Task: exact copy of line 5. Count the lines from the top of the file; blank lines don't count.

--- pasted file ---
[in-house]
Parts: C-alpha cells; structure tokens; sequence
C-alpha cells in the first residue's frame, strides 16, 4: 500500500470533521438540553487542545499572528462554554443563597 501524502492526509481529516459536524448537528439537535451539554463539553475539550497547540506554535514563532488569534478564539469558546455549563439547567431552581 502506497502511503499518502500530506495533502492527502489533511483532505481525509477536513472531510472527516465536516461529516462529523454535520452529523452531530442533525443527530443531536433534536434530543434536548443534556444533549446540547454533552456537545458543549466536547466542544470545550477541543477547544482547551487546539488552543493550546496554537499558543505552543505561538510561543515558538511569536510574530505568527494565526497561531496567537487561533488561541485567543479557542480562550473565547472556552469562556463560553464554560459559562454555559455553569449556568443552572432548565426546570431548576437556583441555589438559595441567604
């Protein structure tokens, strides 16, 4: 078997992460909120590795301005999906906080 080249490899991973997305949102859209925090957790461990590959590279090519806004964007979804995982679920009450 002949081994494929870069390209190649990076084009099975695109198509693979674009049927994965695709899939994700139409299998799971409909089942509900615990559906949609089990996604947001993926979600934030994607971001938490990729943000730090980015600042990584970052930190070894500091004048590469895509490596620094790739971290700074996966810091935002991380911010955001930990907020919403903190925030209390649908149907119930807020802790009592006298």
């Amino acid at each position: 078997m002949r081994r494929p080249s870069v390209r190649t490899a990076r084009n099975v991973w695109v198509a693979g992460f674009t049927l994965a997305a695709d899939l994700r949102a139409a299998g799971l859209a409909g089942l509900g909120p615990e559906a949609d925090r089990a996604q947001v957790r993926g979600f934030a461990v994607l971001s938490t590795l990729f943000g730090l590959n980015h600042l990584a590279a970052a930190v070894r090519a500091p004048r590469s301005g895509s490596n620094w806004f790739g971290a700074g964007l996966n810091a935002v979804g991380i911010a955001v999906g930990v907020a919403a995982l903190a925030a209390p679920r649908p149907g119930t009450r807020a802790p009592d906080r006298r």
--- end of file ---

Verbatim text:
């Amino acid at each position: 078997m002949r081994r494929p080249s870069v390209r190649t490899a990076r084009n099975v991973w695109v198509a693979g992460f674009t049927l994965a997305a695709d899939l994700r949102a139409a299998g799971l859209a409909g089942l509900g909120p615990e559906a949609d925090r089990a996604q947001v957790r993926g979600f934030a461990v994607l971001s938490t590795l990729f943000g730090l590959n980015h600042l990584a590279a970052a930190v070894r090519a500091p004048r590469s301005g895509s490596n620094w806004f790739g971290a700074g964007l996966n810091a935002v979804g991380i911010a955001v999906g930990v907020a919403a995982l903190a925030a209390p679920r649908p149907g119930t009450r807020a802790p009592d906080r006298r």